Discount stores often sell products with hazardous chemicals. Low-income shoppers deserve better.
Bravo is the national coordinator for the Campaign for Healthier Solutions. He lives in El Cajon.
The COVID-19 pandemic has shined a spotlight on racial health disparities in the United States, which have, sadly, gotten worse over the past 20 years. One reason for this is that people of color have higher rates of chronic conditions and diseases with links to pollution and chemical exposure, such as asthma and cancer.
Communities of color and people in low-income neighborhoods are disproportionately exposed to toxic chemicals where they live, through their jobs, and also because of where they shop. Six years ago, our coalition of more than 100 health, community and environmental justice organizations tested more than 150 products sold at discount stores and found that 81 percent contained at least one hazardous chemical linked to birth defects, learning disabilities, diabetes and more. Ever since, we’ve been urging these powerful entities to clean up their acts.
Despite years of our campaign and others urging 99 Cents Only Stores, headquartered in Los Angeles, to phase out the most toxic chemicals from products and packaging, they received an “F” for the third year in a row for taking no steps to address this critical issue. This is despite the knowledge that we found lead, with well-known links to serious health risks, in children’s jewelry sold at discount stores. We also found phthalates — which are added to plastic to increase flexibility and which have known connections to reproductive issues — in toys, cosmetics, shower curtains and other products. Yet, in many neighborhoods, there is no place to shop other than these discount retailers.
Leaving aside the beauty products, household cleaning items and children’s toys, discount retailers also undercut supermarkets and perpetuate intentionally food deprived areas, sometimes called “food deserts,” so that there is virtually no fresh food available locally. As a result, 40 percent of sales at these stores go toward food — much of which is highly processed with low nutritional quality, and whose packaging is another potential source of toxic chemicals.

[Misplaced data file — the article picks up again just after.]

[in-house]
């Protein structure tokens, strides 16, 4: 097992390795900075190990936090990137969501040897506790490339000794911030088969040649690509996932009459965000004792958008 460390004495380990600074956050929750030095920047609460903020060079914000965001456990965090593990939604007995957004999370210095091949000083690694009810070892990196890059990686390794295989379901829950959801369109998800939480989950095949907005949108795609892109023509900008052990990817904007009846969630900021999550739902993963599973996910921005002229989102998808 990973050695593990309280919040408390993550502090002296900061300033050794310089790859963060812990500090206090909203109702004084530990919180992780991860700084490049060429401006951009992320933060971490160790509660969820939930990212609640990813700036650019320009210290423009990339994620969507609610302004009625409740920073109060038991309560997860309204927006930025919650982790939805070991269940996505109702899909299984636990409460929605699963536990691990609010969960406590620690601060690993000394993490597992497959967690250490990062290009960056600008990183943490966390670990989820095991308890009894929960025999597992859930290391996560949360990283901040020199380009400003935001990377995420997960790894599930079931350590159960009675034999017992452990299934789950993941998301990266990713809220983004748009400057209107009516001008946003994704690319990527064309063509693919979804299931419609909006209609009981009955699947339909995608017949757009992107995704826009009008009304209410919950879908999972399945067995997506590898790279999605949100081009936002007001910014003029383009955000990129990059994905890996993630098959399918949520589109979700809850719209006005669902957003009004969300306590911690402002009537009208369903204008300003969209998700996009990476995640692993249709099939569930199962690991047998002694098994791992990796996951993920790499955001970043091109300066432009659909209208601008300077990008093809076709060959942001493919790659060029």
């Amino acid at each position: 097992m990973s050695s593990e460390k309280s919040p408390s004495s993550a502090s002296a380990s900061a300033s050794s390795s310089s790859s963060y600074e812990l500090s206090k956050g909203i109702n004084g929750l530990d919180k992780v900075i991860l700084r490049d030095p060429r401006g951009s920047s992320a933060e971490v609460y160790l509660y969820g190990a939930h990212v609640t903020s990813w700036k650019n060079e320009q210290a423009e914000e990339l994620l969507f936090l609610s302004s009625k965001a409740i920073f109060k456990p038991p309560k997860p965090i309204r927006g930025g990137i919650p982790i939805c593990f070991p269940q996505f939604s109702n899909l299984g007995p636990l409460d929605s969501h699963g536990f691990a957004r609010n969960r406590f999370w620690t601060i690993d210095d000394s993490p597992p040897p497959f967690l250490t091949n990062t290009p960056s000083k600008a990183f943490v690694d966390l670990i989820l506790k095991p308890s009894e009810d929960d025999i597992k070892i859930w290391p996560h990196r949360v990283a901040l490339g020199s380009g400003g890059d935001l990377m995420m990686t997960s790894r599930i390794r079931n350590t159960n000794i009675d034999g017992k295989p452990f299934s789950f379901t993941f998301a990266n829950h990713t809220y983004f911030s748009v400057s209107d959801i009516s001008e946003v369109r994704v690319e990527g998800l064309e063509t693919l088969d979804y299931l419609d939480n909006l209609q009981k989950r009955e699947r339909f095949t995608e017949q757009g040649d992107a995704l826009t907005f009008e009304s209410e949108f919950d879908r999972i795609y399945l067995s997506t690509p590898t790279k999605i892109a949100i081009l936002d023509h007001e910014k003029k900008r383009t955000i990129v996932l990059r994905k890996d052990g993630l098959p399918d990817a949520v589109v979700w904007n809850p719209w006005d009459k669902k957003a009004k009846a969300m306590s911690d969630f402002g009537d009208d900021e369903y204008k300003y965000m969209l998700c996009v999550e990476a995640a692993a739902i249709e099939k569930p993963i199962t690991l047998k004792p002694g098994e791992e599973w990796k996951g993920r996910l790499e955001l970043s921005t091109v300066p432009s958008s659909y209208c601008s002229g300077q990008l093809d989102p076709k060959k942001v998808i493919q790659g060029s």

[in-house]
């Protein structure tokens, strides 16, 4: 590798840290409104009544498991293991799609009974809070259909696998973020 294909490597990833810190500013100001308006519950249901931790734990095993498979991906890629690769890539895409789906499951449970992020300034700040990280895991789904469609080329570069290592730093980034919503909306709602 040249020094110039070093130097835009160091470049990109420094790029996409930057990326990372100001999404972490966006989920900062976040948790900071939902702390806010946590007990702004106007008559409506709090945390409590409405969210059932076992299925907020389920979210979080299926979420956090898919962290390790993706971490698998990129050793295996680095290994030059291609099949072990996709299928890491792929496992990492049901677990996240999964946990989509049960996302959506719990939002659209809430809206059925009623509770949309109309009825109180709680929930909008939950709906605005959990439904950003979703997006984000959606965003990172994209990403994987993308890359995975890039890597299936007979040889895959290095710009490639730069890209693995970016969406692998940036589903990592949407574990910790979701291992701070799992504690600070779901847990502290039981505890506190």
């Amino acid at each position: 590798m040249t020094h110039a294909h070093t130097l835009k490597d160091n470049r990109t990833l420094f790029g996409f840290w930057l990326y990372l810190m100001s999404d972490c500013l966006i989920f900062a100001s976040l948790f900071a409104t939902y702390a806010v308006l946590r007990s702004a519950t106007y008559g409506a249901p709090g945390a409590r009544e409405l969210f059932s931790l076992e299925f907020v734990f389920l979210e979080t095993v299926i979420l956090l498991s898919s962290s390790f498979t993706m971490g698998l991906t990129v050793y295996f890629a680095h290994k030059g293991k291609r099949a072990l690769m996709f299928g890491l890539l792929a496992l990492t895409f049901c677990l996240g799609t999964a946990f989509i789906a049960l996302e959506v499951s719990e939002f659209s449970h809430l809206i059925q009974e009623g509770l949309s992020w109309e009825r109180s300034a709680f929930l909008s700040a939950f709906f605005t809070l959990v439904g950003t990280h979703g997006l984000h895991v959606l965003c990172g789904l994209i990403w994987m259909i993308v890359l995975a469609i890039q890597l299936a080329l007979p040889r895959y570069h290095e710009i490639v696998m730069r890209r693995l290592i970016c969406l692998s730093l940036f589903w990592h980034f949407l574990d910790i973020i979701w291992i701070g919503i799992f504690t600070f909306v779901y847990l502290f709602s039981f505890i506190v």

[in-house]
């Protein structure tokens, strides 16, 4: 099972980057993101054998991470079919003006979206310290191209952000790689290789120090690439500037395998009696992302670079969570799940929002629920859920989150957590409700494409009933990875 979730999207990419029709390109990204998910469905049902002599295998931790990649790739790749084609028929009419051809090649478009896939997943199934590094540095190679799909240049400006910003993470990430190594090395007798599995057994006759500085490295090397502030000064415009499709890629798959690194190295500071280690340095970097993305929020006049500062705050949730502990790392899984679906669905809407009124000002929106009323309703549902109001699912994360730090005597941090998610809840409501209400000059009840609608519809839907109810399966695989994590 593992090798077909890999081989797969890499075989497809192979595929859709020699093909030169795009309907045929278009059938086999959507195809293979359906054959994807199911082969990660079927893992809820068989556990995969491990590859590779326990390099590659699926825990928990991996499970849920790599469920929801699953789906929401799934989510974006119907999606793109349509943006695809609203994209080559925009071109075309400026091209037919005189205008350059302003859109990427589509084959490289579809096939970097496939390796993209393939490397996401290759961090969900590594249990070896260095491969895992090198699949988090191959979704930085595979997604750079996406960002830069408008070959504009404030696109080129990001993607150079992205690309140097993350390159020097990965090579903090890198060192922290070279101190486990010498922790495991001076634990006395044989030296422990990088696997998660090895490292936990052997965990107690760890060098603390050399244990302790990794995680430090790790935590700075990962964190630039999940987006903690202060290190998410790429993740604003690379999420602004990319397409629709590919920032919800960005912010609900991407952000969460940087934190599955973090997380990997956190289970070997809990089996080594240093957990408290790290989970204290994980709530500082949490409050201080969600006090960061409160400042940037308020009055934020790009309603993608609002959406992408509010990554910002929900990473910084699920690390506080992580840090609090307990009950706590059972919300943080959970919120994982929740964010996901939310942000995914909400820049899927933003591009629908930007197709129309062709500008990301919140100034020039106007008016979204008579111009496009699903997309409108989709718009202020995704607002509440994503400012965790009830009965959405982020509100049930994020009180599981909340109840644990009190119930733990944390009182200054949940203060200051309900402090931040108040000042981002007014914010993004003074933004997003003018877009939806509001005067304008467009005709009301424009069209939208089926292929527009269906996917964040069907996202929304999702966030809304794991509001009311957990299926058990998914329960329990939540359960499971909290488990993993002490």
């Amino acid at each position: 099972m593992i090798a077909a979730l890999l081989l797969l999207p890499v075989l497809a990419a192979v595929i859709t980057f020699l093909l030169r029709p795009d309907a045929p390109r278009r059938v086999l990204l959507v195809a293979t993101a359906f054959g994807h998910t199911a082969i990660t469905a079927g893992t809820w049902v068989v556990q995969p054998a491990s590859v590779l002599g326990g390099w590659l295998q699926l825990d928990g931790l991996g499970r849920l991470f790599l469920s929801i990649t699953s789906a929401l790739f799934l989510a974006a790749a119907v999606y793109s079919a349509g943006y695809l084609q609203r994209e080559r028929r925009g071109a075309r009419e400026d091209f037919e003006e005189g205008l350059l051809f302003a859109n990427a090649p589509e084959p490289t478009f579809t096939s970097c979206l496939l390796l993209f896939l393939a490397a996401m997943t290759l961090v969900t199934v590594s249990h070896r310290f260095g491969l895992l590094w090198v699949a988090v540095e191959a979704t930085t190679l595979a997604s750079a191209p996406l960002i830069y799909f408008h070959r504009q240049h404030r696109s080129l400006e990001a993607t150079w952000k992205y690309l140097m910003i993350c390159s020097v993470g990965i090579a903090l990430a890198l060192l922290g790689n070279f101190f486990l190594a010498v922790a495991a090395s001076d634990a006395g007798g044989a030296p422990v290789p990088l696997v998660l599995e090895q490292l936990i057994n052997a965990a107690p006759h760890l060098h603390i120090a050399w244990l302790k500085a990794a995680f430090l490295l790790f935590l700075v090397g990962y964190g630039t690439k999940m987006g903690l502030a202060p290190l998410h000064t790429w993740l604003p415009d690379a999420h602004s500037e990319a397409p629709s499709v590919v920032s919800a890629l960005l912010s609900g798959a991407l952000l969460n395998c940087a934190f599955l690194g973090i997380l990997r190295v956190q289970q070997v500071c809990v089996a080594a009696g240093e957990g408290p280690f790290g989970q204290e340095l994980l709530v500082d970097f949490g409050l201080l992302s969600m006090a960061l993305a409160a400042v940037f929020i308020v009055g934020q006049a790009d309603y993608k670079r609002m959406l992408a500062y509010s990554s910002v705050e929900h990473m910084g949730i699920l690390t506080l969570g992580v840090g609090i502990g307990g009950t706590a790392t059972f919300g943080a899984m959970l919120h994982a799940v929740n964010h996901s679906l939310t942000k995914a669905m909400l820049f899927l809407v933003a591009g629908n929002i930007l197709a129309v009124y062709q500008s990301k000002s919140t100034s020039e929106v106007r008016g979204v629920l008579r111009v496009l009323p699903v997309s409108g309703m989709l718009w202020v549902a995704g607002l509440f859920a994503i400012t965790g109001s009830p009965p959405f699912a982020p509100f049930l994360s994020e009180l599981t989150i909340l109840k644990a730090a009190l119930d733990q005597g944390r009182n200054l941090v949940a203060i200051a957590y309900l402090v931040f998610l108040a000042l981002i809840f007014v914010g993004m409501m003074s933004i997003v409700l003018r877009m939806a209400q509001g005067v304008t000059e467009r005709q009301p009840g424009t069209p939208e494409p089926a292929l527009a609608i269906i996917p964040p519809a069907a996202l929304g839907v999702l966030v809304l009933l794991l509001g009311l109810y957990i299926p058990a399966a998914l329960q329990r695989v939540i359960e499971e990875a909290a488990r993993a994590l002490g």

With so many people out of work during the pandemic, and everyone staying close to home due to public health guidelines, discount stores had record sales in 2020. Dollar General reported a 14 percent growth in same-store sales for the last quarter of last year — all to say, people are more dependent on these stores than ever before.
Dollar Tree/Family Dollar was actually one of the most improved companies, going from a D+ in the last report to a C+ last week, primarily because the retailer publicly released both a chemical policy and a commitment to eliminate priority chemicals. The retailer identified 17 priority chemicals or classes of chemicals — including lead, BPA and asbestos in children’s products — that it expected its suppliers to reduce or eliminate from its private-label products by 2020. The company says it has successfully met this goal, but it hasn’t provided any proof.
Dollar General also published a new safer chemicals policy in its 2020 serving others report, which included a commitment to eliminate eight chemicals from its private-label home cleaning and beauty and personal care products by December 2022. No discount retailer has yet adopted a truly comprehensive chemical disclosure or management policy with public benchmarks, so it is impossible to tell whether they are following through with their promises.
Revamping how products are manufactured and distributed to phase out harmful chemicals is no small task. But if discount retailers care at all about the health and well-being of the communities they operate in, or the environmental racism that they are perpetuating, they should reallocate resources and start cleaning up their supply chains immediately.
It’s also good business sense.
By failing to address toxic chemicals through comprehensive policies, dollar stores are making themselves vulnerable to the fate of companies like Mattel, which lost 18 percent of its value after recalling toys with lead paint, or Sigg USA, which went bankrupt after failing to disclose BPA in its water bottles.
Unfortunately, retailers can legally get away with a lot. Federal policy and lack of oversight leaves many harmful chemicals unregulated or underregulated, leaving it up to concerned residents to put pressure on companies to prioritize the health of customers and employees.
There is a growing movement by mainstream retail and manufacturing brands — including Target and Walmart — to respond to consumer demand for safer products with publicly available corporate policies that identify, disclose and replace the most harmful chemicals with safer alternatives. We can’t allow companies serving communities of color and low-income neighborhoods to lag behind.